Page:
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John Oliver takes on America's school segregation problem

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HBO

After previously using his airtime to address televangelists, tobacco, and climate change, amongst other such hot-button issues, John Oliver spent a segment during Sunday’s Last Week Tonight discussing the continued prevalence of segregation in the United States’ school system.

“They don’t know how to act because they believe that they’re better than us. And we don’t know how to act because we believe that they’re better than us.”

These are the words of a young woman who has struggled with her self-esteem due to racism in schools. Oliver aired her perspective, originally featured in a MSNBC report, showing segregation still exists in U.S. schools decades after the Civil Rights Act of 1964 was enacted.

Oliver kicked off his deep-dive with some alarming statistics: In 2011, the number of apartheid schools (where 1 percent or less of student population is white) totaled 6,727, an increase from the 2,762 apartheid schools in 1988, according to ProPublica.

“Even as our society has grown more diverse, nearly 7,000 schools have the racial makeup of the audience of your average Tyler Perry movie,” said Oliver, drawing laughs. “And that one white guy is [film critic] Leonard Maltin, and he has to be there — it’s his job.”

Oliver wasted no time tackling an assumption people make about segregation in schools. “Now at this point, if you are in a city like New York, you’re probably thinking, ‘Oh splendid. I know where this is going: a story vilifying the backwards and racist American South. Let me just grab a handful of kale chips that I can munch on while feeling superior.'”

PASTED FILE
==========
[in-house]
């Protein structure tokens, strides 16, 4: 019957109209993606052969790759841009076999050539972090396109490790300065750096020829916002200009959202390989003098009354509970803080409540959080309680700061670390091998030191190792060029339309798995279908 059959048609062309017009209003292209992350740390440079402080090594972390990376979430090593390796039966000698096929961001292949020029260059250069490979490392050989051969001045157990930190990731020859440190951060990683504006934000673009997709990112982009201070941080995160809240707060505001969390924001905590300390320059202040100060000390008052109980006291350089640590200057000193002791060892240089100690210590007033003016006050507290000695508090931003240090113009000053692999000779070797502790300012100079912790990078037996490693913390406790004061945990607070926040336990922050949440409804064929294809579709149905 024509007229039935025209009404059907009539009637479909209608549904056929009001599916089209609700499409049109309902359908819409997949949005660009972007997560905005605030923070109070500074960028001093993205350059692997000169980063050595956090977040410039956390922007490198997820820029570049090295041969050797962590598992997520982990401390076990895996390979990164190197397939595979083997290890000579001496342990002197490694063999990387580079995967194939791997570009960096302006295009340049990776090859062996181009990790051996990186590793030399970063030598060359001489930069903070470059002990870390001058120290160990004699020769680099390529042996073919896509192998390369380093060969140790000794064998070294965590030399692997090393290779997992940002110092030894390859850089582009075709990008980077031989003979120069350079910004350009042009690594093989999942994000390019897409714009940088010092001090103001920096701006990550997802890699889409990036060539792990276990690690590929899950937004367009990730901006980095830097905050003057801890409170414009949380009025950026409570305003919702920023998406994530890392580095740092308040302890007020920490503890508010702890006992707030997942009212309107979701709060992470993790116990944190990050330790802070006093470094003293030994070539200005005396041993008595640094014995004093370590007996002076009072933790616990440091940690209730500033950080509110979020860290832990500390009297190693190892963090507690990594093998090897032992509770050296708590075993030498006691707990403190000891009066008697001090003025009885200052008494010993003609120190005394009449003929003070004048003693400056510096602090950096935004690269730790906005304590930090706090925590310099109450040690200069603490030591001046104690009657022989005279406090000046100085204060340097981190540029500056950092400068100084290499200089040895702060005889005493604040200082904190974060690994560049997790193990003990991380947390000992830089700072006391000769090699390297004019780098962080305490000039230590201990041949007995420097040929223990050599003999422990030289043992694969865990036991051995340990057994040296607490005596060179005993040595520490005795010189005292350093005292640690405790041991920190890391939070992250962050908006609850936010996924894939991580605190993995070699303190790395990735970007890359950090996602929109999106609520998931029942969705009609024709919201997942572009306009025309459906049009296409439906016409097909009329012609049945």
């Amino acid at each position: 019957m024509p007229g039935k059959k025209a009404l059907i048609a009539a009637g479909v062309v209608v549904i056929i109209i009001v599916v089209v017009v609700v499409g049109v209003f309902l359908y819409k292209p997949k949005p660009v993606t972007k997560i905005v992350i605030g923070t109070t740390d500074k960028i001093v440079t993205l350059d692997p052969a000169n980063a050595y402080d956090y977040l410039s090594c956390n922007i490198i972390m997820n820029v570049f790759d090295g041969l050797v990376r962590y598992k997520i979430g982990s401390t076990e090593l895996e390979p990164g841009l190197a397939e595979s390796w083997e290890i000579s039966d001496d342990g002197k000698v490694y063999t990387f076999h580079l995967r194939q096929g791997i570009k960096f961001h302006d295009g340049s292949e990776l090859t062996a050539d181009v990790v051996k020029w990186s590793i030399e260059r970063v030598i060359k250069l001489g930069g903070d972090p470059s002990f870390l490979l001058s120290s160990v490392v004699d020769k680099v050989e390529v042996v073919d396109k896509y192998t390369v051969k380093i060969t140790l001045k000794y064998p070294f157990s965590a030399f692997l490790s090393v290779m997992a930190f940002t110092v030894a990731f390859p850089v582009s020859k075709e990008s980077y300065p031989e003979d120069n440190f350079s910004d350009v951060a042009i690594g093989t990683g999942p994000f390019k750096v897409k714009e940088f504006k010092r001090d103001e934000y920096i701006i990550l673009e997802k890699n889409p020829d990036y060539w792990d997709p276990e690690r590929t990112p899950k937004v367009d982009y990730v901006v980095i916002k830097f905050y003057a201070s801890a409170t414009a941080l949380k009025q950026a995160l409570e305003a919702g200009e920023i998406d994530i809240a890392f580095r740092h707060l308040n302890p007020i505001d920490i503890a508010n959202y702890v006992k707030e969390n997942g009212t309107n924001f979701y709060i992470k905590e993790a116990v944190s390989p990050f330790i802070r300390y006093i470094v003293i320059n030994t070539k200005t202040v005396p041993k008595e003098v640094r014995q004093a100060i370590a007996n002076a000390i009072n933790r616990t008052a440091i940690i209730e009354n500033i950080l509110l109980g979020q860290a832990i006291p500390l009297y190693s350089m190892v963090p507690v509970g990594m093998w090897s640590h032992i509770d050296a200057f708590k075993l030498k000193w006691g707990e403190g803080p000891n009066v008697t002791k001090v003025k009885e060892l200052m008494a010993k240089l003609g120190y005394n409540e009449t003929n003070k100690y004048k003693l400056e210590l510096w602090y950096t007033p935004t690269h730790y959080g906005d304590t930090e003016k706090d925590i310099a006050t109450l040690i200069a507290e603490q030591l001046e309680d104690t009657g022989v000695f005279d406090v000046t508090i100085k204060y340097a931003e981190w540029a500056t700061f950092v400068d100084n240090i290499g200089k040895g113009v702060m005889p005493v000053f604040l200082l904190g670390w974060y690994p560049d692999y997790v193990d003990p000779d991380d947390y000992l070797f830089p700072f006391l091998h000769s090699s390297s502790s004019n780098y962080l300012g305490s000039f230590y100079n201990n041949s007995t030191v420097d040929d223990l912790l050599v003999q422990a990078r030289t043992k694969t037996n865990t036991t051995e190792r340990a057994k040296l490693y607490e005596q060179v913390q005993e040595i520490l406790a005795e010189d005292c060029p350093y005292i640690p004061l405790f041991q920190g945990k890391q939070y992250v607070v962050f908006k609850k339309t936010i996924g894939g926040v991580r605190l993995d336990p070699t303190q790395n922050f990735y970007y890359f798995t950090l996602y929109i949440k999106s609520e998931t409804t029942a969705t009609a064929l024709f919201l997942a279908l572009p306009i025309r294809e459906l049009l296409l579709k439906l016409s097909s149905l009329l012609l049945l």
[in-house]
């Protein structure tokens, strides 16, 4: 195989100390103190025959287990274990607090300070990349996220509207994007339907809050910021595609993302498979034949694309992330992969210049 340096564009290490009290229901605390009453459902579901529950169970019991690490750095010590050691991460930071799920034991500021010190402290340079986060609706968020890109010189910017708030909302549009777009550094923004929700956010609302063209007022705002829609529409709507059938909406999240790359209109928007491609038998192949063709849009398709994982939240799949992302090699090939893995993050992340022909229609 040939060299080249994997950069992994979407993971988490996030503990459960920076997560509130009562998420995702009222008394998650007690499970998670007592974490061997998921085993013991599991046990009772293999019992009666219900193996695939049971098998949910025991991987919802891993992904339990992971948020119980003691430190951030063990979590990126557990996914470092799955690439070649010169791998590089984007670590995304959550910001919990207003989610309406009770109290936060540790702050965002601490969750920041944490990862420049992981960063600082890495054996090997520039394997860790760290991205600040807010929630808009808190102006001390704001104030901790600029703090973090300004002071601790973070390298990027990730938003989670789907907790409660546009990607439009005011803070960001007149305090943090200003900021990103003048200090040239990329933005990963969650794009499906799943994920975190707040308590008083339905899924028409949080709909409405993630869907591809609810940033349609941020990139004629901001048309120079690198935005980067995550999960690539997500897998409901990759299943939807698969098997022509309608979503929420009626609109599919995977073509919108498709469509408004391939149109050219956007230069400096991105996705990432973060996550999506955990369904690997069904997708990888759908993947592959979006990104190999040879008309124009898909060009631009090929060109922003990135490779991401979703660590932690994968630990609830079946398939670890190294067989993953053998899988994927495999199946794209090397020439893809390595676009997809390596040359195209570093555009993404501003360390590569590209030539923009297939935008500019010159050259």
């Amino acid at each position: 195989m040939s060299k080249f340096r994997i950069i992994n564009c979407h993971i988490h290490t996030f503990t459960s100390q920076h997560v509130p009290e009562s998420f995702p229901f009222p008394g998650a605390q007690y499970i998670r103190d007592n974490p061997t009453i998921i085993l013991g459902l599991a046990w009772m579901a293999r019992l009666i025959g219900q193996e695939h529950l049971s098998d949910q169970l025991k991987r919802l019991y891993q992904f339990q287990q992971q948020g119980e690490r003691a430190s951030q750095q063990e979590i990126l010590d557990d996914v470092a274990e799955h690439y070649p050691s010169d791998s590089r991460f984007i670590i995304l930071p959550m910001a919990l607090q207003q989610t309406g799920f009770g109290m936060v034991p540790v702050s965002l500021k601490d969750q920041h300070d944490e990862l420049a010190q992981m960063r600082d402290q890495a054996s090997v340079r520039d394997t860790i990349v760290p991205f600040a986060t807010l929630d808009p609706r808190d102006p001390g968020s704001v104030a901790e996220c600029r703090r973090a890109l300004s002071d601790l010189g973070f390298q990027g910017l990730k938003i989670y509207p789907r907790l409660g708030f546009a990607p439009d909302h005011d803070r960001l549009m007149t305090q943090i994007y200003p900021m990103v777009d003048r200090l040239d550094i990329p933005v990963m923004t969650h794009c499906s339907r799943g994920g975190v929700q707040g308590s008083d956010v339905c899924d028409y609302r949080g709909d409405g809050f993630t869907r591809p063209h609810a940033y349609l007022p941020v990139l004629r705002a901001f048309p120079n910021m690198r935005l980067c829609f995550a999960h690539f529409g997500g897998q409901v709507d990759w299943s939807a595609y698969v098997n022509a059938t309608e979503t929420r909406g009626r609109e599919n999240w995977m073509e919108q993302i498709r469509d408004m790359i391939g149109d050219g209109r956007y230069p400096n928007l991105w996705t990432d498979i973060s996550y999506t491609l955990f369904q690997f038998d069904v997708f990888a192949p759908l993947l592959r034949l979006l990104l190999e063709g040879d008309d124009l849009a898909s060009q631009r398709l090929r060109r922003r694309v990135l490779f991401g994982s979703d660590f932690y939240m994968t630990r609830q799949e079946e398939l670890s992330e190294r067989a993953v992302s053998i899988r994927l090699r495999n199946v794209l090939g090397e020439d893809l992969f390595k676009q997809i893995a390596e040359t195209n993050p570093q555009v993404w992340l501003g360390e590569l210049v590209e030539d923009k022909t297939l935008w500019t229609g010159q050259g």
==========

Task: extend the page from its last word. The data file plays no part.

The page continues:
That’s not going to happen because the South is the “least segregated region of black students, and in fact, New York state is now the most segregated system in America, in large part due to New York City,” explained a MSNBC anchor featured on the show, who cited the UCLA Civil Rights Project.

Quoting a report from the U.S. Department of Education’s Office for Civil Rights, Oliver pointed out that black and Latino children “are more likely to attend schools with higher concentrations of inexperienced teachers” who, according to the National Journal, are “less likely to… offer a college-prep curriculum.”

Oliver continued: “On top of which, because race and class are inextricably linked, those students are six times as likely to be in high-poverty schools. And while there are teachers and students working incredibly hard in those places, they’re often doing so with fewer resources.”

Watch Oliver’s full exploration of segregation in schools in the video below.

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